Easter Egg Hunt at the Homestead 2015

The FWIC owned and operated museum Adelaide Hunter Hoodless Homestead National Historic Site hosted over 1600 kids and family members from our community on Good Friday! We all had a blast! Happy Easter to all families from FWIC.

Images copyright Sara Naim and Maggie Wilson

 

 

Fashion Accessories: New Branch March 28 Fundraiser

My Sister's Closet

ANNOUNCEMENTS!

All Women Welcome!
Learn about the New Brant WI.

PLEASE SHARE THE NEWS WITH YOUR FRIENDS!

Plan to attend an accessory swap March 28 at the T.B. Costain Community Center in Brantford. The new branch of the Women’s Institute is holding a fundraising event in collaboration with and support of Nova Vita.

Come shop for gently used purses, sunglasses, scarves, jewelry etc. Invite Mom, Grandma, Sis, and the kids! Please pass this information along to anyone in your network.

If you are interested in helping that day, please let us know.

Contact Dana Gignac for more information.

Bring donation articles with you on the 28th or drop them off before to:

37 Jane Street Paris, ON
8am to 7pm; (519)442-0887

9 Sunset Ave, Brantford, ON
(519)-209-4758

Adelaide Hunter Hoodless Homestead, St. George
9am to 4pm Mon. to Thur. (519)-448-3873

For more info please contact Dana Gignac
Phone: (519)-209-4758

 

Try this on – See if it Fits

Hey Women Inspired! We are less than two months away! Then we’re officially official with a name and mission and a plan!

The turnout at our information session February 12 was beyond our expectations. In the meantime, we continue to promote the Women’s Institute on our Facebook Group Page and plan for the March 28 fundraising event to be held in collaboration with Nova Vita.

As of today’s count, about 45 women will attend the March 12 meeting. Number one on the agenda is choosing our name. Then we can finally move forward on paperwork that’s been stacking up. Things like bank accounts and web sites and tattoos* and stuff.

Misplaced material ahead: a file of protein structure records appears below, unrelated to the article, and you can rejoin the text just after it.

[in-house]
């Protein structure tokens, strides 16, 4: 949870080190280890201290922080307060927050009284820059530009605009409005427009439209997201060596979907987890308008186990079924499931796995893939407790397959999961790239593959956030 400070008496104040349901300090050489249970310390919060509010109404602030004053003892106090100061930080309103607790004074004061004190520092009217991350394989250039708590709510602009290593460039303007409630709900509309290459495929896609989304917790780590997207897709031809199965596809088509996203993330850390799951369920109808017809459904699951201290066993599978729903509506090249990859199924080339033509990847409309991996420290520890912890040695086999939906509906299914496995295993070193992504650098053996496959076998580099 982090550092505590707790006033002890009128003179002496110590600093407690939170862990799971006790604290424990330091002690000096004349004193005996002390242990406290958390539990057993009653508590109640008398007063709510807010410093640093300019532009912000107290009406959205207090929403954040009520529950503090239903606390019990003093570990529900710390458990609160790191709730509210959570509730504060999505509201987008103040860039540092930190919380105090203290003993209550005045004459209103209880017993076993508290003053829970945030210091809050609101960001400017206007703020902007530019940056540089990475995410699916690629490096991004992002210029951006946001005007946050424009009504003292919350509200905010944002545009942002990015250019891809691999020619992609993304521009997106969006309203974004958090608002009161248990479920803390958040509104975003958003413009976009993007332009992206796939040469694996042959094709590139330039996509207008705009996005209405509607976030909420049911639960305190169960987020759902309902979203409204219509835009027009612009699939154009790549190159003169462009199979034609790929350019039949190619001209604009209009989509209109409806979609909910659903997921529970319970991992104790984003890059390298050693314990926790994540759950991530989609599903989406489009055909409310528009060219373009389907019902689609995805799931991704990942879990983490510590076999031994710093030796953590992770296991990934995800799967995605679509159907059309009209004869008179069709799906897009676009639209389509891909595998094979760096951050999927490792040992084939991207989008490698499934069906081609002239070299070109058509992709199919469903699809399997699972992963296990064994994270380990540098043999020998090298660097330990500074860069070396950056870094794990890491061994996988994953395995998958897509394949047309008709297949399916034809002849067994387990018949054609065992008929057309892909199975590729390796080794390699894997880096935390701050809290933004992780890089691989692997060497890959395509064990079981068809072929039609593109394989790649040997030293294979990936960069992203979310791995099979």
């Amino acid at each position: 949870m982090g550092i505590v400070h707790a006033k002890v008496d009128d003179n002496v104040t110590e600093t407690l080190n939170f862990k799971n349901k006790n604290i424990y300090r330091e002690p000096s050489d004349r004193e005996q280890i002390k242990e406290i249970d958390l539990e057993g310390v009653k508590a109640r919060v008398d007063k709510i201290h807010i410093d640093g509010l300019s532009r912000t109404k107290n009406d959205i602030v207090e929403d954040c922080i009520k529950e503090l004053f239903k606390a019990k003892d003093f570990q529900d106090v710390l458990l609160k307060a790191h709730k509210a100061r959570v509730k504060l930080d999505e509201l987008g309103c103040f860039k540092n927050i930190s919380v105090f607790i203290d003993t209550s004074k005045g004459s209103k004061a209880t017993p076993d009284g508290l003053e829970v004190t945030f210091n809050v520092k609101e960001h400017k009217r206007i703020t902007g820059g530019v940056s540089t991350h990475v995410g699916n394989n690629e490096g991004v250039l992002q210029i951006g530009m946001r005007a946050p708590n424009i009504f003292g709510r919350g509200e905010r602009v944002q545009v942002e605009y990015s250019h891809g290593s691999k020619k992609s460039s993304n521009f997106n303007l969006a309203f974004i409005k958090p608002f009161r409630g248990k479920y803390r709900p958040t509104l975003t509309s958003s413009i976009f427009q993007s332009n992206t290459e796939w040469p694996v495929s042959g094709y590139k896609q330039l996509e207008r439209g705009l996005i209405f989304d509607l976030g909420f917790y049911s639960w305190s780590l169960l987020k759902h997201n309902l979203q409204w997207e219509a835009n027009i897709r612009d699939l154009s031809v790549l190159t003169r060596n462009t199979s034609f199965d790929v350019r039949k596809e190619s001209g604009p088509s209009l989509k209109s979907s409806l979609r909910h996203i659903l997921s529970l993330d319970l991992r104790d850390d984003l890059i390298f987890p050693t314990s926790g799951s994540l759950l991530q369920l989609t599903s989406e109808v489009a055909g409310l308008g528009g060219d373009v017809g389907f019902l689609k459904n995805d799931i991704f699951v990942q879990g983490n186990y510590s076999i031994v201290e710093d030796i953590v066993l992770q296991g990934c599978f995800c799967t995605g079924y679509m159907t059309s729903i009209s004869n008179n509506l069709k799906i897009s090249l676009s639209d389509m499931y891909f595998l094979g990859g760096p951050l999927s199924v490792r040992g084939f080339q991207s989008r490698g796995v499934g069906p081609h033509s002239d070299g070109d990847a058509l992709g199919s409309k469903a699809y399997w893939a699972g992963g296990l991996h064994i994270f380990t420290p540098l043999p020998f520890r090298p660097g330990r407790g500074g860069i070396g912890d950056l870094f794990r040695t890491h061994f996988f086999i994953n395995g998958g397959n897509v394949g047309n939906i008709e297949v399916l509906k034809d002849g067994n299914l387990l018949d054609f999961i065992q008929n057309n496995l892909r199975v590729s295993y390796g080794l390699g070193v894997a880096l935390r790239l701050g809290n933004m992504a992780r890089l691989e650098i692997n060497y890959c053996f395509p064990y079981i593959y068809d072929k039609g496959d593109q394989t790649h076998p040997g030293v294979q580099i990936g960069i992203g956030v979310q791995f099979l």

We also want to get a head start on our program for the year. We will brainstorm the charities or causes we will support, speakers, outings, festivities, and fundraising events.

We also want to discuss the roles of branch officers and committee chairs. Traditionally, branch responsibilities have been shared among the executive officers. You know, President and Vice-President, Secretary, Treasurer and so on. While most branches still choose to be organized this way, it is not mandatory. Branches who wish to share responsibilities among the members must designate someone as Contact person and another as Treasurer.

Once the branch is formed in April we will hold elections. Check out the following positions. Perhaps there is something here you’d like to try on for size.

PresidentPresident 

The Leader of the branch. She runs the meetings and  is hostess of the evening – greets the guests and speakers and new members. The President keeps tabs on projects,  committees and sub groups that form, and basically oversees the branch. If there is enough interest in this position, the role of Vice President can be filled. This gal will fill in for the President when she is unable to attend meetings.

SecretarySecretary

The Secretary prepares the agenda, takes minutes of the meetings and prepares and delivers the written minutes to the members. She passes along any news from the Federation of Women’s Institutes of Ontario (FWIO). She is the primary contact between the branch and the provincial and federal offices. If there is more than one person interested in this role? Yup, you guessed it. A Vice Secretary is elected.

Speaking of minutes: many of our membership are online. But there are few who are not, and it is important that we find a way to keep these gals in the loop. We will set up a buddy system to pair up those with internet with those without.

treasurerTreasurer

This gal is responsible for the finances of the branch. She collects dues, pays the speakers and other service providers, keeps the books and prepares them for audit and presentation at the annual meeting.

Committee 1Advocacy Coordinator

The Advocacy Coordinator is the spokesperson for the branch regarding resolutions. Some of the duties may include: preparing resolutions, acting on local issues and concerns, and working with the Provincial Advocacy Coordinator.

Here is a snippet from the FWIO website.